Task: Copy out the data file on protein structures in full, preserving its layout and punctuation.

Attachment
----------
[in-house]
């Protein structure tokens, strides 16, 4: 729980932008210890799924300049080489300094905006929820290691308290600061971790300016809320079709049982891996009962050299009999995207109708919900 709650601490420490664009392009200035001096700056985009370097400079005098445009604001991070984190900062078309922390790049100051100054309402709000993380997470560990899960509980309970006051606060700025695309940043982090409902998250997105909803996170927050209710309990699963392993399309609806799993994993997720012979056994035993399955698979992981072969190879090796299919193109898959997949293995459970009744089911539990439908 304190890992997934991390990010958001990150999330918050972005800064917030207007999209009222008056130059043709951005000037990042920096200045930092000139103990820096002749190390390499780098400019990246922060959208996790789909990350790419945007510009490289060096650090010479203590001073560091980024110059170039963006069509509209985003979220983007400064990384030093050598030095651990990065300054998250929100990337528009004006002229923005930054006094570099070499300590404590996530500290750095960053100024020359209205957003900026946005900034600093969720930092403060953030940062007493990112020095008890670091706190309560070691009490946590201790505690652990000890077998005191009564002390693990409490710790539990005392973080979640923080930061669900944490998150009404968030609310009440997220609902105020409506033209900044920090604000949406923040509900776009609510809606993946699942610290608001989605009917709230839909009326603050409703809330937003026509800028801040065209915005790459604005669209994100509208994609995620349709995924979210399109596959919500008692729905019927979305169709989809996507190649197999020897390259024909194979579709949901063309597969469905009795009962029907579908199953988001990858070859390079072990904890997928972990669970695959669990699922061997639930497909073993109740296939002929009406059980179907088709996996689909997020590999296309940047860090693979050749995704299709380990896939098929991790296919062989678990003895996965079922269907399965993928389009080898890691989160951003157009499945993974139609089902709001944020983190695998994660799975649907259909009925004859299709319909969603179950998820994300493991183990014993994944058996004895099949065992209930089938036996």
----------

[in-house]
């Protein structure tokens, strides 16, 4: 729980932008210890799924300049080489300094905006929820290691308290600061971790300016809320079709049982891996009962050299009999995207109708919900 709650601490420490664009392009200035001096700056985009370097400079005098445009604001991070984190900062078309922390790049100051100054309402709000993380997470560990899960509980309970006051606060700025695309940043982090409902998250997105909803996170927050209710309990699963392993399309609806799993994993997720012979056994035993399955698979992981072969190879090796299919193109898959997949293995459970009744089911539990439908 304190890992997934991390990010958001990150999330918050972005800064917030207007999209009222008056130059043709951005000037990042920096200045930092000139103990820096002749190390390499780098400019990246922060959208996790789909990350790419945007510009490289060096650090010479203590001073560091980024110059170039963006069509509209985003979220983007400064990384030093050598030095651990990065300054998250929100990337528009004006002229923005930054006094570099070499300590404590996530500290750095960053100024020359209205957003900026946005900034600093969720930092403060953030940062007493990112020095008890670091706190309560070691009490946590201790505690652990000890077998005191009564002390693990409490710790539990005392973080979640923080930061669900944490998150009404968030609310009440997220609902105020409506033209900044920090604000949406923040509900776009609510809606993946699942610290608001989605009917709230839909009326603050409703809330937003026509800028801040065209915005790459604005669209994100509208994609995620349709995924979210399109596959919500008692729905019927979305169709989809996507190649197999020897390259024909194979579709949901063309597969469905009795009962029907579908199953988001990858070859390079072990904890997928972990669970695959669990699922061997639930497909073993109740296939002929009406059980179907088709996996689909997020590999296309940047860090693979050749995704299709380990896939098929991790296919062989678990003895996965079922269907399965993928389009080898890691989160951003157009499945993974139609089902709001944020983190695998994660799975649907259909009925004859299709319909969603179950998820994300493991183990014993994944058996004895099949065992209930089938036996």